Personally, I enjoy praying it straight through without those particular additional prayers, not that those are bad whatsoever. The more time you spend in prayer, then the better off you’re going to be, certainly, but there’s a certain rhythm that emerges when we pray the sorrows and joys together.

And to me I love the real focus on Scripture that we get when we pray the Seven Sorrows and Joys sequentially.

OK, we’re going to look at the first sorrow and joy, but in order to do this, I want to read a passage from Matthew 1, the first chapter of Matthew’s Gospel. It’s right at the end, it begins at verse 18. So if you have your Bible, you can pick it up and follow along. I will be reading from the New American Bible translation.

This follows the genealogy that Saint Matthew gives us right at the beginning of his Gospel, and this is the text, of course, that describes what we call the Annunciation to Joseph. You know of the Annunciation to our Blessed Mother. We celebrate it every March 25th.

Did you know that we also have in Annunciation to Joseph, an Angel who comes to Joseph and announces what God intends for him and what God desires of him? Let’s read this together. Matthew 1:18 and forward.

Now this is how the birth of Jesus Christ came about. When his mother Mary was betrothed to Joseph, but before they lived together, she was found with child through the Holy Spirit.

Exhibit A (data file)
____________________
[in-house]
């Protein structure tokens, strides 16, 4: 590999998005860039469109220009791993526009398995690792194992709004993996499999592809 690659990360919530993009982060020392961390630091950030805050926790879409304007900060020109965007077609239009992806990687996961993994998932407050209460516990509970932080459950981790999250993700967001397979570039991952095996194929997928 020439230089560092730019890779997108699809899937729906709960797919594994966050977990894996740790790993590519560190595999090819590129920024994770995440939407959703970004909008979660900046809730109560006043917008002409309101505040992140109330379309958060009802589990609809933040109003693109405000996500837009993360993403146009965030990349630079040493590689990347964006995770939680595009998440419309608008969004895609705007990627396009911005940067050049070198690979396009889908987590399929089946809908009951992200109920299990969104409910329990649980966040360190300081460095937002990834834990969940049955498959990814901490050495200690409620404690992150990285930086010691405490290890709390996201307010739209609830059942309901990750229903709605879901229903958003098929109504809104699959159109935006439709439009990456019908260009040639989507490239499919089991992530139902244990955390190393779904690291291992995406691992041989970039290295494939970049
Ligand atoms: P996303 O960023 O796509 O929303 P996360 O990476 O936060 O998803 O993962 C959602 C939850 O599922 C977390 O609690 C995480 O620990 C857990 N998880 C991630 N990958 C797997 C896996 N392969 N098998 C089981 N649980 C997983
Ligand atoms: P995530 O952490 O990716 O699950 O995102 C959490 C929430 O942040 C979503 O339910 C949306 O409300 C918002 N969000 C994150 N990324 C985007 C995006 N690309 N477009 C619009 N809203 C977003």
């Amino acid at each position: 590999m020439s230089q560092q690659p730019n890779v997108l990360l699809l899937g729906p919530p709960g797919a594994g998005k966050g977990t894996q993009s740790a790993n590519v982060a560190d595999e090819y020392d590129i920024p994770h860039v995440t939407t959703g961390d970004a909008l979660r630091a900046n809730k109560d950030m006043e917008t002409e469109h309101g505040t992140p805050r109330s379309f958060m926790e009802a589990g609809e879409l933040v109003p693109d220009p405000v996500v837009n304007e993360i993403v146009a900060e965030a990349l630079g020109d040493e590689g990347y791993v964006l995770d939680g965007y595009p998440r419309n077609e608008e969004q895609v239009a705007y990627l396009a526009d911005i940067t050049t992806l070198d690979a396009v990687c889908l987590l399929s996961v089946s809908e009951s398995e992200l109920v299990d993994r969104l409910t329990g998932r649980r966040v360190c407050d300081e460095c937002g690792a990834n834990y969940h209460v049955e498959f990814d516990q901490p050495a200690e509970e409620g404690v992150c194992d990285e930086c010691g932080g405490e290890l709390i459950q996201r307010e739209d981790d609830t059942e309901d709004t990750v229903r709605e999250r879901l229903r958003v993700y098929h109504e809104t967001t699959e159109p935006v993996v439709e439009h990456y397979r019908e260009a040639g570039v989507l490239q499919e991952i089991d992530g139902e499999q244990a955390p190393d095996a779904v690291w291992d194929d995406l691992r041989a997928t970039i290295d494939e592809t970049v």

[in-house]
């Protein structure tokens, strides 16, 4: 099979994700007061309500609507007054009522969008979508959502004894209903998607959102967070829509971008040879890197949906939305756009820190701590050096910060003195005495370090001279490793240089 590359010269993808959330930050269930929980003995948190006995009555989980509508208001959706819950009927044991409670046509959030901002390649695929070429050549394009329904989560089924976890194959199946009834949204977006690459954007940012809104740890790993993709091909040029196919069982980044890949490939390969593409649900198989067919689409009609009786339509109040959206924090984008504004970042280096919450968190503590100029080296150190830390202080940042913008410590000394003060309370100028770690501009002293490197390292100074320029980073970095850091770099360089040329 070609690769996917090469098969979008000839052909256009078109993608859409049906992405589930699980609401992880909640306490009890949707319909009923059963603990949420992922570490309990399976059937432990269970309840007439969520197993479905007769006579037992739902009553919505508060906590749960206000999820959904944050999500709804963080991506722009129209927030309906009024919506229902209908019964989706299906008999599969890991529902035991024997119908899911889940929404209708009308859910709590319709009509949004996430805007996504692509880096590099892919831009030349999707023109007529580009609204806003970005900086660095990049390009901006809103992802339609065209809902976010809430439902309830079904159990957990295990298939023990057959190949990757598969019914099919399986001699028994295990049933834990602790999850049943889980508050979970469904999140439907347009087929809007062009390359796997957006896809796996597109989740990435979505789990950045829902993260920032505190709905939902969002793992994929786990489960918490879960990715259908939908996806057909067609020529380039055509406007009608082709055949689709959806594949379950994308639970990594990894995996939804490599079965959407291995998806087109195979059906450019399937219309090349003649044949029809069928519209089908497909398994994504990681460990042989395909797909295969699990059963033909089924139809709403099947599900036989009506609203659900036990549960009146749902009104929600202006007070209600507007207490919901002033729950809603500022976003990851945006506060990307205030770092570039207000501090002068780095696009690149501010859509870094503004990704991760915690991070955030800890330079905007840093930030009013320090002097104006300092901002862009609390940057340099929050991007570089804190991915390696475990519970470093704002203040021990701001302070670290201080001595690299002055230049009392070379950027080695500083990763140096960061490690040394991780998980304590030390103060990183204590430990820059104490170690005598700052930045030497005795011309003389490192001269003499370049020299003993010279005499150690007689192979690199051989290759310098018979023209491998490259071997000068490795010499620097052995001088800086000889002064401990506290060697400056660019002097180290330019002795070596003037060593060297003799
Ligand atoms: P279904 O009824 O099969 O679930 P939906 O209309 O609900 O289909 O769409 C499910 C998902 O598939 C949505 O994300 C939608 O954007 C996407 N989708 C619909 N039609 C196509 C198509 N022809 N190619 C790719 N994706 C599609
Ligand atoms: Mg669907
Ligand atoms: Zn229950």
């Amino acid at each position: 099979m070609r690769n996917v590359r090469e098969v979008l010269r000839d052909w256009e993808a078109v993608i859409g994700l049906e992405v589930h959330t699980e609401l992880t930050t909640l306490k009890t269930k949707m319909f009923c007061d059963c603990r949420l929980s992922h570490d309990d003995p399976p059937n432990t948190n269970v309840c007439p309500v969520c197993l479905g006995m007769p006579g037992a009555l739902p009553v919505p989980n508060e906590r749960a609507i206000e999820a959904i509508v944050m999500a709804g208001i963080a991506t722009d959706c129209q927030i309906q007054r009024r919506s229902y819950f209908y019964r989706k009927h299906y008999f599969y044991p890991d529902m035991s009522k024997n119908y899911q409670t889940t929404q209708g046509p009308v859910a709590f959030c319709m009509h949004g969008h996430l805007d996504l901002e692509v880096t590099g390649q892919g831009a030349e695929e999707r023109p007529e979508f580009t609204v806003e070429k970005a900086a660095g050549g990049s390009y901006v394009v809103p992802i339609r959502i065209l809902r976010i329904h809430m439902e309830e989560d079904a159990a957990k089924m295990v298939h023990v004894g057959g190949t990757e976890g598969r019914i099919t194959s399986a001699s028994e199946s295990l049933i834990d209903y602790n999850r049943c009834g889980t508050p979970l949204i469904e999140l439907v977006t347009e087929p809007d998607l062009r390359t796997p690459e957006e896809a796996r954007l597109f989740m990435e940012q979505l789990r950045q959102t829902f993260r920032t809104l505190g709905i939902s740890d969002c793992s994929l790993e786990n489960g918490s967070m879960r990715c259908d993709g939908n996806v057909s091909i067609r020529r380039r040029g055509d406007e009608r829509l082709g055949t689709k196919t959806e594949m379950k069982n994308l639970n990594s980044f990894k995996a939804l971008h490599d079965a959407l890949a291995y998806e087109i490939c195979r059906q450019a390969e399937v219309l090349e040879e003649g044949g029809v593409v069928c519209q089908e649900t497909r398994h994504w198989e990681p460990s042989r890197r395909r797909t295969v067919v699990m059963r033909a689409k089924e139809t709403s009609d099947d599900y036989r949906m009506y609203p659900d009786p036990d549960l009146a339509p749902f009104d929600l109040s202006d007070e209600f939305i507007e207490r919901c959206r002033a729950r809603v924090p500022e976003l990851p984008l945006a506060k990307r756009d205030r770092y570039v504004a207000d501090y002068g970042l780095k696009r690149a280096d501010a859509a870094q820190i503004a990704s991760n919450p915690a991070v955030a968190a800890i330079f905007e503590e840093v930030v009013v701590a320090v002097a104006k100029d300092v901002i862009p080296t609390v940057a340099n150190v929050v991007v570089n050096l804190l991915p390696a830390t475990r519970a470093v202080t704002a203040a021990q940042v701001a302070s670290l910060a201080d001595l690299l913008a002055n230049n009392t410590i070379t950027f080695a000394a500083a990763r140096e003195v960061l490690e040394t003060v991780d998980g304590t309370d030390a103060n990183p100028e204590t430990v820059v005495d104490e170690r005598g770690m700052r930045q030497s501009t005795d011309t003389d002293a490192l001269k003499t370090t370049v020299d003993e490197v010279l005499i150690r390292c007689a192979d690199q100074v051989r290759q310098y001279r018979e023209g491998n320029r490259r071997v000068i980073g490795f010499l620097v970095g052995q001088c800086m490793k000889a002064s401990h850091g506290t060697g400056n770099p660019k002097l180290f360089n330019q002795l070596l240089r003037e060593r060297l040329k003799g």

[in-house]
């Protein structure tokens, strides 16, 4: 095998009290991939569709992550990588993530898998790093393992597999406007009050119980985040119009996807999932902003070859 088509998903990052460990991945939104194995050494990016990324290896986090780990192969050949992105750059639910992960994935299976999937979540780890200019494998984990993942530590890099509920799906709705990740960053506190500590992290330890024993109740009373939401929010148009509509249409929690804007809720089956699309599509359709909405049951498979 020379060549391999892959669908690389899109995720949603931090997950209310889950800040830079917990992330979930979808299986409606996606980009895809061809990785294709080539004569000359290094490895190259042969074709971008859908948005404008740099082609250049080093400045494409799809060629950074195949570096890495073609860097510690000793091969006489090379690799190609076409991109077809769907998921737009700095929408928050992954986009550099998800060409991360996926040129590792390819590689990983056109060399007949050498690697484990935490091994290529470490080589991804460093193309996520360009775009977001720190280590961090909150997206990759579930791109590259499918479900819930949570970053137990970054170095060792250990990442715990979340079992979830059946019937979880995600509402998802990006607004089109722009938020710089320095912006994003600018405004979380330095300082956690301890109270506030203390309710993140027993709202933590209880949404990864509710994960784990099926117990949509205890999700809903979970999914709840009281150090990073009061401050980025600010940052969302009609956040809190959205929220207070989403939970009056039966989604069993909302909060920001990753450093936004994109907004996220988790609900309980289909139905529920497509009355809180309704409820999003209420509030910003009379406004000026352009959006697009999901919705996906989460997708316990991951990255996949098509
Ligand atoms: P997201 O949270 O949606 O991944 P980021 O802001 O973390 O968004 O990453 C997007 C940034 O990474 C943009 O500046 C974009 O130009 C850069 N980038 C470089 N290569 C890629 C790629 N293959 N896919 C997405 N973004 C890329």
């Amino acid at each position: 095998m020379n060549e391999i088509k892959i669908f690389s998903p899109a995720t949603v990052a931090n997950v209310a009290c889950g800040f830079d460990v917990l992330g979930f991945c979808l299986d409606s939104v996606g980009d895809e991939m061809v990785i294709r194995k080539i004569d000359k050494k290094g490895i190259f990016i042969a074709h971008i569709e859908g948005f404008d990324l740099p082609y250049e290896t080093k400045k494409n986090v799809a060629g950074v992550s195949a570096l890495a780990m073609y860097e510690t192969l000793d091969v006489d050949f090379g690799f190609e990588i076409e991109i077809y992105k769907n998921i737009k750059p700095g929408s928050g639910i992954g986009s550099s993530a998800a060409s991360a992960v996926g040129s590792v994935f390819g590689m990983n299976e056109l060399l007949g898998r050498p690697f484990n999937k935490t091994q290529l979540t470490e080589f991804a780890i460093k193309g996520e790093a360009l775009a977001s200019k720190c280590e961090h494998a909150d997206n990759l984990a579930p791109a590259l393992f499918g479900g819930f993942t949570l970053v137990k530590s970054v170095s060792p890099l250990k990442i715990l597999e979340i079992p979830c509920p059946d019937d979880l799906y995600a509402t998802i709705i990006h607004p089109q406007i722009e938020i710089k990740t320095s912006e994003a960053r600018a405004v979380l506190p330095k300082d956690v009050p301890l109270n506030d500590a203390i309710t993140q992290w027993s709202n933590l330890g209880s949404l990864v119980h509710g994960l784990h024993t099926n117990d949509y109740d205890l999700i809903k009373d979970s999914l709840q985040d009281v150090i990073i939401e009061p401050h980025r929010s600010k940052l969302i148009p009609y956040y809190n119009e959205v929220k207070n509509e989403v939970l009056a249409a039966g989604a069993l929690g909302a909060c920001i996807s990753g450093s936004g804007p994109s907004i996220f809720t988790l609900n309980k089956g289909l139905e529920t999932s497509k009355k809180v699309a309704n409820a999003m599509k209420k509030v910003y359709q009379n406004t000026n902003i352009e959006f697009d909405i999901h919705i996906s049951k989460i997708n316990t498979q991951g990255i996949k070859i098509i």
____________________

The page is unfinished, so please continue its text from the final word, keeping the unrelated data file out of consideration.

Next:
Joseph her husband, since he was a righteous man, yet unwilling to expose her to shame, decided to divorce her quietly.

Such was his intention when, behold, the angel of the Lord appeared to him in a dream and said, “Joseph, son of David, do not be afraid to take Mary your wife into your home. For it is through the Holy Spirit that this child has been conceived in her. She will bear a son and you are to name him Jesus, because he will save his people from their sins.”

All this took place to fulfill what the Lord had said through the prophet:

“Behold, the virgin shall be with child and bear a son, and they shall name him Emmanuel,” which means “God is with us.”

When Joseph awoke, he did as the angel of the Lord had commanded him and took his wife into his home.

He had no relations with her until she bore a son, and he named him Jesus.

We could write a book about this passage. So let’s not pretend that we’re going to be able to exhaust in any of these sorrows and joys all of the different points of reflection, especially in 19 minutes I might add. But I do want to share with you a few points before we pray together the sorrow and joy of Saint Joseph here. The first is notice Joseph and Mary are already married. This is very important to remember. In Jewish culture at the time of Mary and Joseph the couple would be betrothed, married formally, officially, ratified, married. Legally husband and wife, and then later they would move in together.

That is to say, Joseph and Mary have already been married. And that’s very important, of course, for the Incarnation because Jesus wants to come into a family that has been prepared for him by God the Father.

So Joseph contemplates what he learns, probably from Mary herself. Scripture doesn’t tell us exactly how he came to know that she was with child, but the most logical explanation is that she told him about this incredible news she had received.

And Joseph, being uncertain about his role, even filled with awe that that he would be married to the Mother of the Savior, felt himself unready. He knew, being a righteous man, that this was the most important event in all of salvation history, or at least along with the life of Christ and His passion, death, and resurrection. So Joseph decides to divorce quietly. Can you imagine the sorrow that he must have felt?